Then there's the cost | March 23, commentary
A nation's wealth is in its people
In sleuthing for "hidden costs" in the health care legislation, Douglas Holtz-Eakin, like so many in the No-Party, is mistaken about what makes a country wealthy.
The future wealth of this country is not the magnitude of budget deficits (or surpluses), rather it is our people. As notable economists (including those at the World Bank) have discovered, a country's future wealth is determined by the quality of the work force (especially its education and health), and its organizational and governmental institutions. Our now historic health care reform package significantly promotes these determinants of real wealth.
The extension and improvements in health care accessibility for Americans will help to redress the growing health care crisis in this country, thus helping to restore a sense of fairness and cohesion after decades of increasing inequality. As a result of most income gains going to only the top 5 percent of the population —with most families having experienced stagnation of incomes for the past four decades — the opportunity for health insurance has been denied tens of millions because the costs of health care have accelerated far beyond affordability.
A future of quality education and health care, and institutions responsive to ensuring equal opportunity for all, is the best legacy we can bequeath to our children and grandchildren, and it's what will make for a prosperous nation as well.
Robert White, Valrico
So secure, it's stifling March 24, David Brooks column
Health care reform brings a new era of freedom
This David Brooks column was written from the perspective of someone who has never been without health insurance or faced bankruptcy because of medical bills. The health care bill just passed ushers in a new era of freedom for those it helps as they will better enjoy "liberty and justice for all":
There's the freedom to seek medical care for an illness before it becomes so severe it qualifies for emergency room treatment. There's the freedom to secure long-term treatment not covered by emergency rooms. Freedom to change jobs without losing medical coverage. Freedom to find medical insurance if you have a pre-existing condition. Freedom from fear that your insurance will be rescinded if you need repeated treatments. Freedom for small businesses to enjoy lower overhead costs to better compete with large firms. Freedom to quit a job to pursue entrepreneurial dreams without losing reasonable access to insurance.
Because of these new freedoms, an era of economic vibrancy will be fostered, contrary to the pessimistic view of David Brooks.
Roland Moy, St. Petersburg
So secure, it's stifling March 24, David Brooks column
Incentive to excel
David Brooks must have a low opinion of Americans. He believes now that we have health care reform we will stop working, stop innovating, stop inventing. He makes it sound as though the only reason anyone ever did anything extraordinary is that they were afraid of getting sick and not being able to afford a doctor.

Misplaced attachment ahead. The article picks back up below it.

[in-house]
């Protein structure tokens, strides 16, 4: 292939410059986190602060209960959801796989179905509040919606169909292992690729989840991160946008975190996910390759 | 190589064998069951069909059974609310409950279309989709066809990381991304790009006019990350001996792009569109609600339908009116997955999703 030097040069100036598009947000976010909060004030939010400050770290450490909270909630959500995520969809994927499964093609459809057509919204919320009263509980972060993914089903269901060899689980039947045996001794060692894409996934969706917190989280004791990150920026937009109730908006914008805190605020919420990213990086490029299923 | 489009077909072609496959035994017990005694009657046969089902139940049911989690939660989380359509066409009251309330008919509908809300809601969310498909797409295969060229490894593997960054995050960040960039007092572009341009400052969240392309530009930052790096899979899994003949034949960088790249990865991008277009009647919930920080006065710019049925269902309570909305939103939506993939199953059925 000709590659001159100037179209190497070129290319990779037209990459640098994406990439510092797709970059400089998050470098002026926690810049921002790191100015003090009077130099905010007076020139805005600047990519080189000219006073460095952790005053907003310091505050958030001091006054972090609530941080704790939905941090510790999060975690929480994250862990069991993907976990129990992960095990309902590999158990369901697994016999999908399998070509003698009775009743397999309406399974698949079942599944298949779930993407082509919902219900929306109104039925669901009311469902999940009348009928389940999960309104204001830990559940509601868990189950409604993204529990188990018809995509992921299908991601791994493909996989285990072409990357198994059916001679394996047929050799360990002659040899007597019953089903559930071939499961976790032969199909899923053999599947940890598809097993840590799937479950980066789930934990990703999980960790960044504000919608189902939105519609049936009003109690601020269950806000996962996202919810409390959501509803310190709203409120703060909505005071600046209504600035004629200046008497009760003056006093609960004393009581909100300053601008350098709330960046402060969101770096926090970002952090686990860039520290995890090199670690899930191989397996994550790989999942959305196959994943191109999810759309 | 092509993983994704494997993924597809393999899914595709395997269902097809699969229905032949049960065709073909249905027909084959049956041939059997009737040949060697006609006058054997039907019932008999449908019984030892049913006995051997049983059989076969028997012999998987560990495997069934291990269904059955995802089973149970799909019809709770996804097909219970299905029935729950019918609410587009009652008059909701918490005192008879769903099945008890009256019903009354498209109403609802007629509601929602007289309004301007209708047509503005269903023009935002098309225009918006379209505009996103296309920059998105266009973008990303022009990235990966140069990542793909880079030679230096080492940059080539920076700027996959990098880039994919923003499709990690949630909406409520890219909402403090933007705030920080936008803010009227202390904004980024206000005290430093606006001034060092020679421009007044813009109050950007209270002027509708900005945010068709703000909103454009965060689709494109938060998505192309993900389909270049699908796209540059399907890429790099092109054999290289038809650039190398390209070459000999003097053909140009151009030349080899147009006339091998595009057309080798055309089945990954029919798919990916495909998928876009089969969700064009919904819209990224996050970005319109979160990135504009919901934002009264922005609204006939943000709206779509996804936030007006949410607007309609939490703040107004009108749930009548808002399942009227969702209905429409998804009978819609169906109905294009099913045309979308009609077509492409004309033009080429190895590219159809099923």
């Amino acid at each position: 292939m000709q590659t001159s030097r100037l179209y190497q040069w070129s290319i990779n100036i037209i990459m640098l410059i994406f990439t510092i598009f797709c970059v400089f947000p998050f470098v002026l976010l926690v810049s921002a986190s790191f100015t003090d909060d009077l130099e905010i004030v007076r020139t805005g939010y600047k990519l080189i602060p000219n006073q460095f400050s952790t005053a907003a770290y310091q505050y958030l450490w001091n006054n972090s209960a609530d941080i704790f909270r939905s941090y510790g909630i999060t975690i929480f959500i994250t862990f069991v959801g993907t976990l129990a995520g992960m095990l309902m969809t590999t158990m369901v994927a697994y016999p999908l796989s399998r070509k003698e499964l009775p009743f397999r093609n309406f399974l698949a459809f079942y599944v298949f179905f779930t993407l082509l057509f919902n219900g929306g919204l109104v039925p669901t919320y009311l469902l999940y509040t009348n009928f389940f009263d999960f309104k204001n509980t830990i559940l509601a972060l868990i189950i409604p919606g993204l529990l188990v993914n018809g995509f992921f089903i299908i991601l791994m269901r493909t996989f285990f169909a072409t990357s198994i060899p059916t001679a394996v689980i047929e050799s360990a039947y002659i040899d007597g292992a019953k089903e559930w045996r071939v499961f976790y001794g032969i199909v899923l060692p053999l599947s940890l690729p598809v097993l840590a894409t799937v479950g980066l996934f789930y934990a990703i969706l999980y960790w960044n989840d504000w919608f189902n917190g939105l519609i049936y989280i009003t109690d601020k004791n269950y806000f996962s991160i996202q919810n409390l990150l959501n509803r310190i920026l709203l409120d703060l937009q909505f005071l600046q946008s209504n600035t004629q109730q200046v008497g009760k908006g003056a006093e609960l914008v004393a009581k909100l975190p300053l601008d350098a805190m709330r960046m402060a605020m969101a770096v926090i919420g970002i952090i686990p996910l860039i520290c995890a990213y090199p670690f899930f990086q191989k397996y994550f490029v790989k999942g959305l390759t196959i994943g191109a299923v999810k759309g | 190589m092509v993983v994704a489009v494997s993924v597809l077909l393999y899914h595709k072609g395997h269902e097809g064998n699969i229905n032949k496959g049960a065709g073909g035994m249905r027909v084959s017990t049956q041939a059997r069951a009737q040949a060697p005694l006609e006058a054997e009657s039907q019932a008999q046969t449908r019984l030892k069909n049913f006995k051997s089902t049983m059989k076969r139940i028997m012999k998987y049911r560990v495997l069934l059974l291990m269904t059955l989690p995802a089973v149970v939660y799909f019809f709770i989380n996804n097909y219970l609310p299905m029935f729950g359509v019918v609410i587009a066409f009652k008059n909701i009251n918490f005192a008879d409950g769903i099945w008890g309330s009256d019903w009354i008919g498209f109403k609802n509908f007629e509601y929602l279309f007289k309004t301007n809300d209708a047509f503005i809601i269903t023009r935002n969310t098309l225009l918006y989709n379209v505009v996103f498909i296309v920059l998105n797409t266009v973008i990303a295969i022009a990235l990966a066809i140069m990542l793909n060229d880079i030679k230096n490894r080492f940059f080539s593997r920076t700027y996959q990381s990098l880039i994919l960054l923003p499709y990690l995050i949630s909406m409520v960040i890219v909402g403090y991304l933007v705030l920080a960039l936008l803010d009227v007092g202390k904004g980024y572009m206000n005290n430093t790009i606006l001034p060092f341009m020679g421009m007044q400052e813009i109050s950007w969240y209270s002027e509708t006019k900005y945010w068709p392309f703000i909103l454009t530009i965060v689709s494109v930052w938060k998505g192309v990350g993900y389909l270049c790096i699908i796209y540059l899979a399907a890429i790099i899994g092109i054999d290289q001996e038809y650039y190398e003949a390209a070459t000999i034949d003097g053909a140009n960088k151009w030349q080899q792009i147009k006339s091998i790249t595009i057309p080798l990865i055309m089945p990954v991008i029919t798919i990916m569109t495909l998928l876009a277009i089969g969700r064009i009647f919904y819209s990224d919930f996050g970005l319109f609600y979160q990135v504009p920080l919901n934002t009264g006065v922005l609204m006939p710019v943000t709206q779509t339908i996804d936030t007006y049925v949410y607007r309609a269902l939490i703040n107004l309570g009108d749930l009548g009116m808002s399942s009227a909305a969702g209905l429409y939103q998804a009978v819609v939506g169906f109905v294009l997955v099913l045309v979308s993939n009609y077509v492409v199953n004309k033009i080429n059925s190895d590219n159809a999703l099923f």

I believe more people than ever will excel, knowing that even if they leave a firm to start their own business, they won't lose their health care.
Steve Harden, Holiday
Health care bill
I think we need to be grateful to the Democrat Party for the underhanded way they slipped this health care bill into law. I personally cannot stomach either of these parties. I am an Independent, and I do not believe the garbage coming from McCain or Palin, or Obama, or Pelosi.
I think the politicians have no idea of the level of anger they have inspired in the not so silent majority of Americans who were against the passage of this bill. I firmly believe that this may promote a third party. I think a lot of us would welcome it.
The representatives we elect do not go to Washington to represent us; they take their seats and become pawns of the party. Perhaps they will wish they had listened when in November the voters get their chance to decide who should represent them.
Donald Kennedy, Largo
A loss of trust?
I find it ironic that the Republican Party does not trust the government. They claim the government cannot be trusted to do what is right for the sake of the people. But are they not part of that government? So does this mean they do not trust themselves?
Matthew Mahoney, St. Petersburg
With Republican state Attorney General Bill McCollum running for governor, he should not be allowed to use any taxpayer money or his own or his staffers' office time to file a lawsuit in regard to the health care bill. This is blatant political posturing designed to garner him votes in the next election.
If the attorney general is adamant about pursuing the lawsuit, he needs to not run for governor. If he intends to run for governor, he needs to drop the lawsuit. Otherwise, I think the state ethics committee needs to investigate this as a conflict of interest.
The other option is that, if he really believes the bill is wrong, he can use his own money, and his own time outside of work hours, to file the lawsuit personally. Otherwise he is clearly using taxpayer funds for his own political gain.
Karen Spisak, Tampa
Not with tax dollars
Agree with him or not, I resent the fact that state Attorney General Bill McCollum is using my money to pursue his own partisan agenda in this lawsuit against the new health care legislation. His chances of success are slim to none. There are much better places to use taxpayer dollars!
Bill Balmer, Seminole
We pay on both ends
I would like to ask Attorney General Bill McCollum how much his lawsuit will cost the people of Florida through our state taxes. And how much will it cost the people of Florida through our federal taxes, to defend against this lawsuit?
Remember, folks, we have to pay both ways. Remember this at the voting booths.
Richard White, New Port Richey